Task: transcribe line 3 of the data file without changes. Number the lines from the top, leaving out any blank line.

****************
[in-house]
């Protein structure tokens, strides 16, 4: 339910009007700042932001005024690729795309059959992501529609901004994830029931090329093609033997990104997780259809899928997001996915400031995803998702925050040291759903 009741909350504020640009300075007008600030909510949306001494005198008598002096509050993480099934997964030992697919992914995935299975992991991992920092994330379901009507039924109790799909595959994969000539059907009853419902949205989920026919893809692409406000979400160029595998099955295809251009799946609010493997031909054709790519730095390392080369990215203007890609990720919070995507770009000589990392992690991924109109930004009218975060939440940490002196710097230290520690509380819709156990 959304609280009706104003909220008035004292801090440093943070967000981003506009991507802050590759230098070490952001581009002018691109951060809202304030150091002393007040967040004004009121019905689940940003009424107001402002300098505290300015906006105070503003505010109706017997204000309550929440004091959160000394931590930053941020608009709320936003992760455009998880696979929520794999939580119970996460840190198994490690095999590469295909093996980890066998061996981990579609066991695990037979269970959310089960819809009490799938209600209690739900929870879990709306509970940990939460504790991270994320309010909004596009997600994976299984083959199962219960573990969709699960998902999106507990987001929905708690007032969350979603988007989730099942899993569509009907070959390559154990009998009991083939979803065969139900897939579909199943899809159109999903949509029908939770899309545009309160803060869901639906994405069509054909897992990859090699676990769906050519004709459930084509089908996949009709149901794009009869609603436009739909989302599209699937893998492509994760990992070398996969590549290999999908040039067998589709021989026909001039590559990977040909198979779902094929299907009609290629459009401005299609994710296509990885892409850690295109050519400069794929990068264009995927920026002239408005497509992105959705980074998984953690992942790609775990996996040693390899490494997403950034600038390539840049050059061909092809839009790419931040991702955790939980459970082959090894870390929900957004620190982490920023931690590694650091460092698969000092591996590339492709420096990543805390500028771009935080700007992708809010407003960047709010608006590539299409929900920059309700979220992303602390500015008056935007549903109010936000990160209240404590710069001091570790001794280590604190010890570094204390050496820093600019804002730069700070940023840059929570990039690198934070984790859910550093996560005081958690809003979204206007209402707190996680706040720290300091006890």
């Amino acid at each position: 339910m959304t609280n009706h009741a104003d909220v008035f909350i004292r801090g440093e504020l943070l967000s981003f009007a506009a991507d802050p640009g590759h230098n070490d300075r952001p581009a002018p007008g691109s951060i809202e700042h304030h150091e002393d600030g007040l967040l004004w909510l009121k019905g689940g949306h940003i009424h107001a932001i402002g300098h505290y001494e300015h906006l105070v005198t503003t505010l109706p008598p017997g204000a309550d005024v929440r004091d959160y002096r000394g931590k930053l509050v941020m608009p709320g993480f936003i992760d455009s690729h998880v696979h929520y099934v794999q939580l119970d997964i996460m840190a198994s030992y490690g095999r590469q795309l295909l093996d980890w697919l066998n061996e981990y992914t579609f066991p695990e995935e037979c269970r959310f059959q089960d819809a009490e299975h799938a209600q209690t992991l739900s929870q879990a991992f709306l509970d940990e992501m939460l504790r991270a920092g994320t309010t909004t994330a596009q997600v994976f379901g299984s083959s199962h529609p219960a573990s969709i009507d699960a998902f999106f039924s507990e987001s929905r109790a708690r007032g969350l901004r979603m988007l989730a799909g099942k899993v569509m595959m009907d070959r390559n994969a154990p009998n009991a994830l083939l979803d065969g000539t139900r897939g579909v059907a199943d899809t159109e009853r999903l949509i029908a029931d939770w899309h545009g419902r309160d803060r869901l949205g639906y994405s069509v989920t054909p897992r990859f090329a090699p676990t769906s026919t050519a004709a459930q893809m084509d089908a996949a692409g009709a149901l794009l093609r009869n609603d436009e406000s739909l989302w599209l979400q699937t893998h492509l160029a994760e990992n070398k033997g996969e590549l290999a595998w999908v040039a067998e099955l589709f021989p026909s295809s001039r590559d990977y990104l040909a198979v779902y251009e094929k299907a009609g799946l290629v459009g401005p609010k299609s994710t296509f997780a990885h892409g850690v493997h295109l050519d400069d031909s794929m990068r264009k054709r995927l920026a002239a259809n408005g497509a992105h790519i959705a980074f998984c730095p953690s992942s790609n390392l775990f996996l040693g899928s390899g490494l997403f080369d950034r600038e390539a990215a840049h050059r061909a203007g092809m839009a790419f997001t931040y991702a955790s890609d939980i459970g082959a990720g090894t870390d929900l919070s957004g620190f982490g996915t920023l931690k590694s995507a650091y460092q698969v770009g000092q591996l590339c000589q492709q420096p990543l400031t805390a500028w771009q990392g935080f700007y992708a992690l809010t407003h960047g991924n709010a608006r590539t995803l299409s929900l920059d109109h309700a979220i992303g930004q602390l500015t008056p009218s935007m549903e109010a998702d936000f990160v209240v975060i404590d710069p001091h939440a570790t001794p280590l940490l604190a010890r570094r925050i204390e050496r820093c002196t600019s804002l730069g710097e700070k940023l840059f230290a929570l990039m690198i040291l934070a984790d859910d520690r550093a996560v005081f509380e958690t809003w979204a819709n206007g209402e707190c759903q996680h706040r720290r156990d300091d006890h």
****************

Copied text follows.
């Amino acid at each position: 339910m959304t609280n009706h009741a104003d909220v008035f909350i004292r801090g440093e504020l943070l967000s981003f009007a506009a991507d802050p640009g590759h230098n070490d300075r952001p581009a002018p007008g691109s951060i809202e700042h304030h150091e002393d600030g007040l967040l004004w909510l009121k019905g689940g949306h940003i009424h107001a932001i402002g300098h505290y001494e300015h906006l105070v005198t503003t505010l109706p008598p017997g204000a309550d005024v929440r004091d959160y002096r000394g931590k930053l509050v941020m608009p709320g993480f936003i992760d455009s690729h998880v696979h929520y099934v794999q939580l119970d997964i996460m840190a198994s030992y490690g095999r590469q795309l295909l093996d980890w697919l066998n061996e981990y992914t579609f066991p695990e995935e037979c269970r959310f059959q089960d819809a009490e299975h799938a209600q209690t992991l739900s929870q879990a991992f709306l509970d940990e992501m939460l504790r991270a920092g994320t309010t909004t994330a596009q997600v994976f379901g299984s083959s199962h529609p219960a573990s969709i009507d699960a998902f999106f039924s507990e987001s929905r109790a708690r007032g969350l901004r979603m988007l989730a799909g099942k899993v569509m595959m009907d070959r390559n994969a154990p009998n009991a994830l083939l979803d065969g000539t139900r897939g579909v059907a199943d899809t159109e009853r999903l949509i029908a029931d939770w899309h545009g419902r309160d803060r869901l949205g639906y994405s069509v989920t054909p897992r990859f090329a090699p676990t769906s026919t050519a004709a459930q893809m084509d089908a996949a692409g009709a149901l794009l093609r009869n609603d436009e406000s739909l989302w599209l979400q699937t893998h492509l160029a994760e990992n070398k033997g996969e590549l290999a595998w999908v040039a067998e099955l589709f021989p026909s295809s001039r590559d990977y990104l040909a198979v779902y251009e094929k299907a009609g799946l290629v459009g401005p609010k299609s994710t296509f997780a990885h892409g850690v493997h295109l050519d400069d031909s794929m990068r264009k054709r995927l920026a002239a259809n408005g497509a992105h790519i959705a980074f998984c730095p953690s992942s790609n390392l775990f996996l040693g899928s390899g490494l997403f080369d950034r600038e390539a990215a840049h050059r061909a203007g092809m839009a790419f997001t931040y991702a955790s890609d939980i459970g082959a990720g090894t870390d929900l919070s957004g620190f982490g996915t920023l931690k590694s995507a650091y460092q698969v770009g000092q591996l590339c000589q492709q420096p990543l400031t805390a500028w771009q990392g935080f700007y992708a992690l809010t407003h960047g991924n709010a608006r590539t995803l299409s929900l920059d109109h309700a979220i992303g930004q602390l500015t008056p009218s935007m549903e109010a998702d936000f990160v209240v975060i404590d710069p001091h939440a570790t001794p280590l940490l604190a010890r570094r925050i204390e050496r820093c002196t600019s804002l730069g710097e700070k940023l840059f230290a929570l990039m690198i040291l934070a984790d859910d520690r550093a996560v005081f509380e958690t809003w979204a819709n206007g209402e707190c759903q996680h706040r720290r156990d300091d006890h």